Sara Jaffe on her queer coming-of-age novel “Dryland”

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In some circles, Sara Jaffe might be best known as the guitarist for feminist punk band Erase Errata, but the Portland-based musician says she’s always identified as a writer.

“I’ve identified as a writer since I was, like, seven years old,” Sara said. “I’ve always played music, but it always felt like a little bit of a fluke that I ended up for a really significant portion of my life doing music primarily. So I’d say music is really important to me, and it’s given me vitality in a lot of ways, but it’s more social and more fun, but it feels less essential to who I am, even though it’s something that’s really important to me, too.”

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Sara’s debut novel Dryland, now available from Tin House Books, tells the story of 15-year-old Julie Winter, a bored tomboy who who isn’t interested in the skater boys her best friend ogles at the park. When the popular Alexis starts paying her attention and encourages her to join the swim team, Julie takes an interest in both the sport and the girls’ team captain. But Dryland is not a young adult love story—instead it’s about Julie’s introspection and quiet curiosity about the people in her life and the lies they tell, including herself.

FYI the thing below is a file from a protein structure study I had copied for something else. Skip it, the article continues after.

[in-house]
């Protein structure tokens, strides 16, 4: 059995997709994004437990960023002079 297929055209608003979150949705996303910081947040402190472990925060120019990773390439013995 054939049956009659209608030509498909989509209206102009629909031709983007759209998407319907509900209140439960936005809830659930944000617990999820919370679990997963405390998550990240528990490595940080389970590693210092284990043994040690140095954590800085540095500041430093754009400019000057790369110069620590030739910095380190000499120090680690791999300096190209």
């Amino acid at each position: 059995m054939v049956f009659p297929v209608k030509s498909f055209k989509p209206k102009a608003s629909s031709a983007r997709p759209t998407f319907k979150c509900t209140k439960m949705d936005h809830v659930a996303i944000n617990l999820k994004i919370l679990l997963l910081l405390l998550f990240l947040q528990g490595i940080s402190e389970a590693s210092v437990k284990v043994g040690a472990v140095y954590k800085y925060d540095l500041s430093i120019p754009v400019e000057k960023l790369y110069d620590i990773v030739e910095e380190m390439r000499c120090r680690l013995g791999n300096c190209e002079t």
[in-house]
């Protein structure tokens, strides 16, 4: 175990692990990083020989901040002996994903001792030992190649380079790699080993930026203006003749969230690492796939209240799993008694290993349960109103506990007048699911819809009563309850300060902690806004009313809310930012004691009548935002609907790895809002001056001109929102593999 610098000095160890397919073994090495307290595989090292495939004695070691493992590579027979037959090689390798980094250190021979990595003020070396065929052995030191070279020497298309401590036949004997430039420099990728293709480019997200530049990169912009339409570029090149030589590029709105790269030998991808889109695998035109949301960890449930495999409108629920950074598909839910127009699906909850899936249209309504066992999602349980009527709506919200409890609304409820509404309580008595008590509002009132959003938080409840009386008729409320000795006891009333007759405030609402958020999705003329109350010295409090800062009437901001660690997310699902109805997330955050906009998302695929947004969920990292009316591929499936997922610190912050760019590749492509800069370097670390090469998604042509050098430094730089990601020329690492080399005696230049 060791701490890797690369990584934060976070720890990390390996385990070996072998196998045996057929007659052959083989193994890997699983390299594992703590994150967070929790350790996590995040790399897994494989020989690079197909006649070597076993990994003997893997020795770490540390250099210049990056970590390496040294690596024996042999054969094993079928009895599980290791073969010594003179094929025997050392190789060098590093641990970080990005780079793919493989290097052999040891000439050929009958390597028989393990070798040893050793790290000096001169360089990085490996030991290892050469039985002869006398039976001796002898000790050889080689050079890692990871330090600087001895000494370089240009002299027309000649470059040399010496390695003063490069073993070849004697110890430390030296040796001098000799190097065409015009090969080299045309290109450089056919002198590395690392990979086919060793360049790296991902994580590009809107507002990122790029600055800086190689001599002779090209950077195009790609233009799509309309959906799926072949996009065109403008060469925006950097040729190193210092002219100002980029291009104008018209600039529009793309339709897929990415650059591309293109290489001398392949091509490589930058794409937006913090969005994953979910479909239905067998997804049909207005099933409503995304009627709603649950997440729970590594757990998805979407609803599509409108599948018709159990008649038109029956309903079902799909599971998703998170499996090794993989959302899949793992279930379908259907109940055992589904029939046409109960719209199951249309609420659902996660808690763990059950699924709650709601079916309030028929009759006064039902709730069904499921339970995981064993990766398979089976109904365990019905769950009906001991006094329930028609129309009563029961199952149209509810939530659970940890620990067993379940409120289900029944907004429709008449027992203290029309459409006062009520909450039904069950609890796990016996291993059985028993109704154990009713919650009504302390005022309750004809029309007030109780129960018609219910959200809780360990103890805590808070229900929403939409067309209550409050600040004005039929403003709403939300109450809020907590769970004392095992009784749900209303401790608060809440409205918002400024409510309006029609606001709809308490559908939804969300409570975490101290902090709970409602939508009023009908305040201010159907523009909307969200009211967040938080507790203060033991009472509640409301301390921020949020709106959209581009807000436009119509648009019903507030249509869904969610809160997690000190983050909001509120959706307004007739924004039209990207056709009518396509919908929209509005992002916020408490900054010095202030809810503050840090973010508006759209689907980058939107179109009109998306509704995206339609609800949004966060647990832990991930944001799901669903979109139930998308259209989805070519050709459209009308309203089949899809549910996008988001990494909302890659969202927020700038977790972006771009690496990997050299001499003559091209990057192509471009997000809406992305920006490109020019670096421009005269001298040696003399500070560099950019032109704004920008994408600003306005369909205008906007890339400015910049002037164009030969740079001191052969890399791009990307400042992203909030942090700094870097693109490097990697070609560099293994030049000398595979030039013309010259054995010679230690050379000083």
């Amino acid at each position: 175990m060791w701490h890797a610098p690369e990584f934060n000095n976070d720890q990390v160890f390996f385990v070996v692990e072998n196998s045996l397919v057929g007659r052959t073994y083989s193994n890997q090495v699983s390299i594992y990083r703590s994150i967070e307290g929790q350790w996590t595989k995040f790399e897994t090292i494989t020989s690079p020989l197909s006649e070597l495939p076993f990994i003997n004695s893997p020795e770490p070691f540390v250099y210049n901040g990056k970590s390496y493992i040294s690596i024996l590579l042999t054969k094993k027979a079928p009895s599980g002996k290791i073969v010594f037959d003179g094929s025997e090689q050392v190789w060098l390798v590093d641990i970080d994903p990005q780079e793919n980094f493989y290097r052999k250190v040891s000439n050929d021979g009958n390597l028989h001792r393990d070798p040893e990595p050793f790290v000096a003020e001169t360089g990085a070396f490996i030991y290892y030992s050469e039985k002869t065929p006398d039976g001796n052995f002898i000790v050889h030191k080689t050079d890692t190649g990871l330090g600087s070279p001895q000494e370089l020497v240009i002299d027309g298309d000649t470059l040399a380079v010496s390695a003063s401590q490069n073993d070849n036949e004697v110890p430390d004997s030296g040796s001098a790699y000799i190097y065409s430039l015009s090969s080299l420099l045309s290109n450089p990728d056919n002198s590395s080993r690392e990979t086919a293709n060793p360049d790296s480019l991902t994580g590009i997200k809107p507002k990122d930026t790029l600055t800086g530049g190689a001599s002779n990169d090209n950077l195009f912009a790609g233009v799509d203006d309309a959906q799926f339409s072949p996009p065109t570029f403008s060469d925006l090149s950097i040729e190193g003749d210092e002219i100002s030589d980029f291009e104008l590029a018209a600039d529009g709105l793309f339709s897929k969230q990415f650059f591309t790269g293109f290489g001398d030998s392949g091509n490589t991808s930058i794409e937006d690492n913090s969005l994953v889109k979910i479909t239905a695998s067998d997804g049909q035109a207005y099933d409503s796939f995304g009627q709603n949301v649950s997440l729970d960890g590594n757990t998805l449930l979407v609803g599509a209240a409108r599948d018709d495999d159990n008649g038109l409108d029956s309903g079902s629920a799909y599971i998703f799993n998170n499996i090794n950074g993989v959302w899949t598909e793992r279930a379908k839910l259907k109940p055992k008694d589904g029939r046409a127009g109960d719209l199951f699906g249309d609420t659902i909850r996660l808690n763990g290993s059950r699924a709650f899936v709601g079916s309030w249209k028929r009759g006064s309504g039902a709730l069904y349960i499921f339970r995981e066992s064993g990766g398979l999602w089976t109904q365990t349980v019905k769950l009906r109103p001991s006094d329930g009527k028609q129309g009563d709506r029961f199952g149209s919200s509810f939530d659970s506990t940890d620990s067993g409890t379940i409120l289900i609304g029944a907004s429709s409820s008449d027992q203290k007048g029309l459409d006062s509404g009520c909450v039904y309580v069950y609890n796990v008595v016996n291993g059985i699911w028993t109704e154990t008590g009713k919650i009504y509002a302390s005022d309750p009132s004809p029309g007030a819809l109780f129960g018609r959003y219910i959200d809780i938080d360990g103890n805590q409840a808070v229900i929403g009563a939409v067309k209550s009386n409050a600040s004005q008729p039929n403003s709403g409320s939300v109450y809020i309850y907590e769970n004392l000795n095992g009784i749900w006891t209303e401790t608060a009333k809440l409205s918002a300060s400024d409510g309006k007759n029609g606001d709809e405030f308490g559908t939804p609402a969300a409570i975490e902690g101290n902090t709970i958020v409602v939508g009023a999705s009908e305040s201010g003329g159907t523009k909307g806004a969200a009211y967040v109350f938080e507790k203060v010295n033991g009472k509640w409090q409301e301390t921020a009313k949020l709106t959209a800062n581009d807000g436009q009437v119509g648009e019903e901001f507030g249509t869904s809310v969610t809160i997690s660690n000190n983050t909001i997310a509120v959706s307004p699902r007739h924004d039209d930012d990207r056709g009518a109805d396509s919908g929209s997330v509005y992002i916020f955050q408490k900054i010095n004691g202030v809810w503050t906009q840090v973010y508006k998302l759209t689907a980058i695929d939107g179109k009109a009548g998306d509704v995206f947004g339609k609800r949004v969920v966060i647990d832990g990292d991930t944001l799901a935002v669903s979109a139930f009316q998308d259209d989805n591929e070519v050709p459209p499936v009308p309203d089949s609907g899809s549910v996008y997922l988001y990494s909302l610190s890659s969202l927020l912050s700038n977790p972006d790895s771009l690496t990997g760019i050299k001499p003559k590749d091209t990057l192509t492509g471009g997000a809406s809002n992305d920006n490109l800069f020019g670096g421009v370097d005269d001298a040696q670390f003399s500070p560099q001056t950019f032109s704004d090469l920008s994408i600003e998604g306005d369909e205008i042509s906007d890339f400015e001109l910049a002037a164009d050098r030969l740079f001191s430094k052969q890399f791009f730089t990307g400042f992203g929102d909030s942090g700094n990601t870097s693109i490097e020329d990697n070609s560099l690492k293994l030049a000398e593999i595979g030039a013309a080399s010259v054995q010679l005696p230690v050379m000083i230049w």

“I think when I first started writing it, [Julie] might have been a little bit older, but I was really interested in the moment before someone gets access to the cool stuff,” Sara said. “She’s on the verge of knowing about the music and the zines and the culture. But what was it like before that moment happened? That felt like a really interesting place for me to explore.”

Julie moves through 1992 Portland with such vivid descriptions that it’s surprising to learn Sara actually grew up in New Jersey. Since the book is not at all autobiographical, Sara said she wanted to distance her protagonist from her own experiences during the time period. (What is similar, though is their age, and the fact Sara started to realize that being queer was “a possibility” around 15, too.)

 

“I also didn’t want Julie to have the sort of access she would have if she’d lived outside of New York City at that time,” Sara said. “I think Portland in the early ’90s was still pretty—it just isn’t quite as worldly as it is now, I think, so I wanted her to be in a sort of basically progressive place but not one where she’d have access to that she would have if she lived in a bigger city. Also I think there was just something about the feel of the Pacific Northwest in the winter that matched the tone of what I wanted to achieve in the book so it fit in that way.”

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Julie and Alexis have the kind of relationship that is never discussed, but takes some sexual turns that get confusing for Julie when she sees Alexis with her boyfriend at school.

“I think that Alexis is totally queer and that she’s maybe even had experiences with girls before,” Sara said. “I actually have a whole narrative for her—she had something with an older counselor at summer camp—but since she’s also able to be completely successful as a popular straight girl, she may or may not ever embrace her queerness.”

Alexis is the perfect portrait of the “straight girl” heartbreaker so many young lesbian and bisexual women have experiences with in their lives.